Don’t honour CPS boss, says MP’s aide cleared of rape
A FIVE-FIGURE payout from the Crown Prosecution Service to the broadcaster Paul Gambaccini over unfounded sexual assault claims should be the “final nail in the coffin” for any prospect of the former head of the service receiving an honour, a man wrongly accused of rape has insisted.
Samuel Armstrong, 25, a Conservative MP’s former chief of staff who was cleared of rape, said the payment to the BBC DJ should scupper the chances of Alison Saunders receiving an automatic damehood.
Ms Saunders stepped down as head of the CPS last week, just before it emerged that the organisation had made the payment to Mr Gambaccini, a former BBC Radio 1 presenter.
Mr Gambaccini, 69, was arrested in October 2013 over a claim that he sexually assaulted two teenage boys in the 1970s and 1980s. The arrest was part of Operation Yewtree, the investigation set up in the wake of the revelations about paedophile Jimmy Savile.
Mr Gambaccini spent a year on bail before the case was dropped in what he labelled a “completely fictitious” affair.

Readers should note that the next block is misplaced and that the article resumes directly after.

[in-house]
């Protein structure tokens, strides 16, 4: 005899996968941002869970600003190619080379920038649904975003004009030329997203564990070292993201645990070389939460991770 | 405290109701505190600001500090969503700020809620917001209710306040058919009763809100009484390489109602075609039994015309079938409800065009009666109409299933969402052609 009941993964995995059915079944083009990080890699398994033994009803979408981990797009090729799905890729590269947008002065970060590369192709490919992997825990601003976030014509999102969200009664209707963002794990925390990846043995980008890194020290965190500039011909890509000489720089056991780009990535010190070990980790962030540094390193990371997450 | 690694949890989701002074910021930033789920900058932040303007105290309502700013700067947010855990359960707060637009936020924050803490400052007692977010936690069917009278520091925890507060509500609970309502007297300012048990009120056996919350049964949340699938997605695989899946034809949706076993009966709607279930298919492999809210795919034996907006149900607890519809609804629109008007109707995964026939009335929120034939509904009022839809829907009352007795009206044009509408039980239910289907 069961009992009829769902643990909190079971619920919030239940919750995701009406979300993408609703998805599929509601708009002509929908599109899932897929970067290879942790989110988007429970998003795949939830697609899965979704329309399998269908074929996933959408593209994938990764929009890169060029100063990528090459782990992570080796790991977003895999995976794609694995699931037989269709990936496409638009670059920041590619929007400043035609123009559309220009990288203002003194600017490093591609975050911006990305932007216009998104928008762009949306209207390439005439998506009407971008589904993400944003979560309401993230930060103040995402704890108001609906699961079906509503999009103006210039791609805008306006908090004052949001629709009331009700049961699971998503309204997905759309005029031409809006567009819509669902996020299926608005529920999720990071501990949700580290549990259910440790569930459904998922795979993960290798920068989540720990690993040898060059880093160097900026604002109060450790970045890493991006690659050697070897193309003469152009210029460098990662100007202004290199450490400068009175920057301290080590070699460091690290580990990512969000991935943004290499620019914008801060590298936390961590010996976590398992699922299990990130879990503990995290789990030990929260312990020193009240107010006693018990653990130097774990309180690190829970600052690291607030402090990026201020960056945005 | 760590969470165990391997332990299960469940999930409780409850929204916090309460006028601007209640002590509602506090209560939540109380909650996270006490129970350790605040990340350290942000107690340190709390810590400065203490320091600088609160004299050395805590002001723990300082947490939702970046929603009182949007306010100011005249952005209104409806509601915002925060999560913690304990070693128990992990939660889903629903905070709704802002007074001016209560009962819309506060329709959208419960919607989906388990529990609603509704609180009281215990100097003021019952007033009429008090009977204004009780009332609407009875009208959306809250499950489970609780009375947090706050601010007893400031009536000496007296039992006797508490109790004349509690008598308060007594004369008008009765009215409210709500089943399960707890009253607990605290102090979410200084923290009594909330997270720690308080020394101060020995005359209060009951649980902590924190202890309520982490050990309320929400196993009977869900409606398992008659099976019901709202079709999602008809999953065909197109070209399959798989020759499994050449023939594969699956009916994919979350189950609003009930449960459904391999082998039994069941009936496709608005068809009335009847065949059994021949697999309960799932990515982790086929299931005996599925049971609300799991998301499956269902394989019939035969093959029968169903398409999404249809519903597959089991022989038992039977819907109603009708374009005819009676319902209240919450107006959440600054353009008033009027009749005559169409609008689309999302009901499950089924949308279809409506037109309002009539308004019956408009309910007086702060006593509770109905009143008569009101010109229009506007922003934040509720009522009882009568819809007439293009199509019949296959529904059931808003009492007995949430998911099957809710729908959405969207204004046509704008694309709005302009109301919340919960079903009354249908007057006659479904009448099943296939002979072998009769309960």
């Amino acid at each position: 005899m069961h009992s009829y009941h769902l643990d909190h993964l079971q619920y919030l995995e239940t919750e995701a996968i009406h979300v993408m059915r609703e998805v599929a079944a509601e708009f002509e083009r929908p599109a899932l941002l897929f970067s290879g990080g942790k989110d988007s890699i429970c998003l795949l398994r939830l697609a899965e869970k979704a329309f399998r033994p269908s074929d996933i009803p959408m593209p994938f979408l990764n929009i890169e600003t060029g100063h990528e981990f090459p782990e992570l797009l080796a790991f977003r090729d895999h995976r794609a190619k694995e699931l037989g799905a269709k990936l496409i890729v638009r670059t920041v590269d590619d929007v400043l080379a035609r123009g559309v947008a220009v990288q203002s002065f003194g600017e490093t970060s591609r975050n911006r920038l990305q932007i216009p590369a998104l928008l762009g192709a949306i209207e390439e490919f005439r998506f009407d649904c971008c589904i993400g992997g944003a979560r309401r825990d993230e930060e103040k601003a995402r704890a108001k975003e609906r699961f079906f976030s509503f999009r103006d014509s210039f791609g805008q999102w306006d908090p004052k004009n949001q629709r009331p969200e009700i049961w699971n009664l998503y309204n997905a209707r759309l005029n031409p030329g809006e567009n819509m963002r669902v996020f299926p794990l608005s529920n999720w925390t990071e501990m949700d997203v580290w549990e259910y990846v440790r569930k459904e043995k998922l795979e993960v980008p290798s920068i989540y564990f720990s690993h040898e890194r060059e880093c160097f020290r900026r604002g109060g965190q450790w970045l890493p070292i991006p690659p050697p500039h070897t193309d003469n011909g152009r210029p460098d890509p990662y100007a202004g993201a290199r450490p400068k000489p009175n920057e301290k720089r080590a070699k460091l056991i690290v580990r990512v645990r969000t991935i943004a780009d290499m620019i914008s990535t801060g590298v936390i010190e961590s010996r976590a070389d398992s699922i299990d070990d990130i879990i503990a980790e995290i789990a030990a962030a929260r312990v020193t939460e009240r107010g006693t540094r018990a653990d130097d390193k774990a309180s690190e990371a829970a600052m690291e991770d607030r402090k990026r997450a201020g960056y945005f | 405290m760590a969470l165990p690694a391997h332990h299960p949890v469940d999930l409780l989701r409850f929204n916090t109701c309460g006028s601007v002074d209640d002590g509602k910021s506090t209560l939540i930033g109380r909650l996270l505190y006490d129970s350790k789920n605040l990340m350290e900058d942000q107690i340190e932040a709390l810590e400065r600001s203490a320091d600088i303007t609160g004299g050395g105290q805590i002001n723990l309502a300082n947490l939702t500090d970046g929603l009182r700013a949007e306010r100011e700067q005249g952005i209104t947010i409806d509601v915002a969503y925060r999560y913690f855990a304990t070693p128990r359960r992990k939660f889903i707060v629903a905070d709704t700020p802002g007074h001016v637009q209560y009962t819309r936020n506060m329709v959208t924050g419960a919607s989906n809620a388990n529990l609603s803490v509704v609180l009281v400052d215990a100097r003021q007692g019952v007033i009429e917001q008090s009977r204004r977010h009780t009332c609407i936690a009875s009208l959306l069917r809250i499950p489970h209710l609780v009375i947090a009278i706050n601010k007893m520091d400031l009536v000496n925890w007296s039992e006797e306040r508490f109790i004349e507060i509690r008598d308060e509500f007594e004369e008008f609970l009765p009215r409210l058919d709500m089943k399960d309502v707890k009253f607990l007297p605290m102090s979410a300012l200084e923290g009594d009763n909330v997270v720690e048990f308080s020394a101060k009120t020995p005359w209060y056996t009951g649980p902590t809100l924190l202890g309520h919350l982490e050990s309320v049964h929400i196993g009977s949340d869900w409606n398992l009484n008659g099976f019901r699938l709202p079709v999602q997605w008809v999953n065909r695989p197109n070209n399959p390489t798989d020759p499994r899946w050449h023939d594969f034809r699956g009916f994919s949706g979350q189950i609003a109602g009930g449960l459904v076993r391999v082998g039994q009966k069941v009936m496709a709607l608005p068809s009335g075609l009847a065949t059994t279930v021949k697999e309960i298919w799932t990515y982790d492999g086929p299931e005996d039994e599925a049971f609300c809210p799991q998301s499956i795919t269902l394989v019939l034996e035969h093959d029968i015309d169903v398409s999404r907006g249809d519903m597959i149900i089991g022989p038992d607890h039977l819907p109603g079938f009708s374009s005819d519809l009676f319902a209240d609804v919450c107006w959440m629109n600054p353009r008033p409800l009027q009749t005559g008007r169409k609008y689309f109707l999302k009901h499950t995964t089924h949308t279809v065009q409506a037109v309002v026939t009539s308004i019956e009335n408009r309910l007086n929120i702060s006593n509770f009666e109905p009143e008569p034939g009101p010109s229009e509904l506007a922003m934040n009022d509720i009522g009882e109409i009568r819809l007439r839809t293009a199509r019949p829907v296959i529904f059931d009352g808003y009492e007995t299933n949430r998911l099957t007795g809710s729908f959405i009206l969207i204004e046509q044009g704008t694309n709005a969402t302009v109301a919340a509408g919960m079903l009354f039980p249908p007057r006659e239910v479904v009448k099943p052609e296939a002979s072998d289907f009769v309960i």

He has rounded on Ms Saunders, claiming she had had an “entirely negative” impact on his life. Now Mr Armstrong, who was cleared unanimously of rape last year following a case he claimed should never have brought, said: “This latest settlement is a damning indictment on Saunders’ botched reign at the CPS. The admission should act as the final nail in the coffin for her hopes of a damehood.
“Saunders’ one-woman crusade to shift the scales of justice in sex cases not only ruined the lives of dozens of young men but of Paul Gambaccini as well. For Saunders to receive a gong after this moment would be an insult too far to the lives ruined under her watch.”
In an earlier statement, the CPS rejected the suggestion that it “sought convictions at any cost”, adding that the conviction rate had remained steady over the last five years.
Mr Armstrong believes the CPS and police should review the way they declare an investigation concluded, amid concerns that saying it has been dropped due to “insufficient evidence” leaves a question mark hanging over a former suspect. “Insufficient evidence is one of the most misleading terms in modern jurisprudence,” he said. “When a false claim is disproved it is exactly that – false.”
The CPS said prosecutors must assess whether there is enough evidence for a prospect of a conviction.
“This language is not indicative of the quality or amount of evidence prosecutors have considered, just whether the standard has been met,” it said.